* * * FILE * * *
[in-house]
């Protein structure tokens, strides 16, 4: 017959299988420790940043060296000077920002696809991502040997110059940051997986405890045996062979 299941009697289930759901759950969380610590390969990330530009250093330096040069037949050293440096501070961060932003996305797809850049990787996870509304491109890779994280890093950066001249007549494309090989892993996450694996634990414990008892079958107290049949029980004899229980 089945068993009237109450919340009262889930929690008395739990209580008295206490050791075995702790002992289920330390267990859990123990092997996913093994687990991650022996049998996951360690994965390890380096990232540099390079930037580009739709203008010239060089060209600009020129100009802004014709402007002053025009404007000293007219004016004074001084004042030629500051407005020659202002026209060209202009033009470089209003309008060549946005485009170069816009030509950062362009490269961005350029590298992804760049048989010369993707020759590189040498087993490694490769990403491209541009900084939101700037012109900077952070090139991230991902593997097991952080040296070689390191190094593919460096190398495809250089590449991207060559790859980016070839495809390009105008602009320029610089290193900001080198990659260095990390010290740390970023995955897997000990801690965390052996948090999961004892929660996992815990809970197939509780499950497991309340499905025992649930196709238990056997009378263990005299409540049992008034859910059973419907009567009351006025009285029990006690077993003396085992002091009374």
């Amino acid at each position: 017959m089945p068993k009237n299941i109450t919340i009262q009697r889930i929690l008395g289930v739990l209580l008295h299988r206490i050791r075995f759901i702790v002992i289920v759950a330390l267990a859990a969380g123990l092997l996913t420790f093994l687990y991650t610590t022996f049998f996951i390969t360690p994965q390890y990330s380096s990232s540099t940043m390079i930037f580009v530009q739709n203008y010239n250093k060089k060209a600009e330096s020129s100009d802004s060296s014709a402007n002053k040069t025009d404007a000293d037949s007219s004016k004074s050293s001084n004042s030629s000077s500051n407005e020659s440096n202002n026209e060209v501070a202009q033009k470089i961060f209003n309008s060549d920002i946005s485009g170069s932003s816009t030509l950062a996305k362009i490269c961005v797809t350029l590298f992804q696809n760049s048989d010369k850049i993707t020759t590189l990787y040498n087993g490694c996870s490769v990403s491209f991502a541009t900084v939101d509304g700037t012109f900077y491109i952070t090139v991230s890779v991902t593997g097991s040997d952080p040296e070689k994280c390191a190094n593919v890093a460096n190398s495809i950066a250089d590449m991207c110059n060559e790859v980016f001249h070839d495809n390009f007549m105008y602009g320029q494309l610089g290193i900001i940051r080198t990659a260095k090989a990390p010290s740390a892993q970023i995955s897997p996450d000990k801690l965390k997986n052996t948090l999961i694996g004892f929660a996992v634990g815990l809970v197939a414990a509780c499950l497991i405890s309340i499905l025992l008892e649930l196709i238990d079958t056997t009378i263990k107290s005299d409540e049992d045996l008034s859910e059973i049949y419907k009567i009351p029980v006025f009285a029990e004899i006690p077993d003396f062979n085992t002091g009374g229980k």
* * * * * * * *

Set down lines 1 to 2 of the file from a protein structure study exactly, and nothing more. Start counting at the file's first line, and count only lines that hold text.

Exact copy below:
[in-house]
């Protein structure tokens, strides 16, 4: 017959299988420790940043060296000077920002696809991502040997110059940051997986405890045996062979 299941009697289930759901759950969380610590390969990330530009250093330096040069037949050293440096501070961060932003996305797809850049990787996870509304491109890779994280890093950066001249007549494309090989892993996450694996634990414990008892079958107290049949029980004899229980 089945068993009237109450919340009262889930929690008395739990209580008295206490050791075995702790002992289920330390267990859990123990092997996913093994687990991650022996049998996951360690994965390890380096990232540099390079930037580009739709203008010239060089060209600009020129100009802004014709402007002053025009404007000293007219004016004074001084004042030629500051407005020659202002026209060209202009033009470089209003309008060549946005485009170069816009030509950062362009490269961005350029590298992804760049048989010369993707020759590189040498087993490694490769990403491209541009900084939101700037012109900077952070090139991230991902593997097991952080040296070689390191190094593919460096190398495809250089590449991207060559790859980016070839495809390009105008602009320029610089290193900001080198990659260095990390010290740390970023995955897997000990801690965390052996948090999961004892929660996992815990809970197939509780499950497991309340499905025992649930196709238990056997009378263990005299409540049992008034859910059973419907009567009351006025009285029990006690077993003396085992002091009374």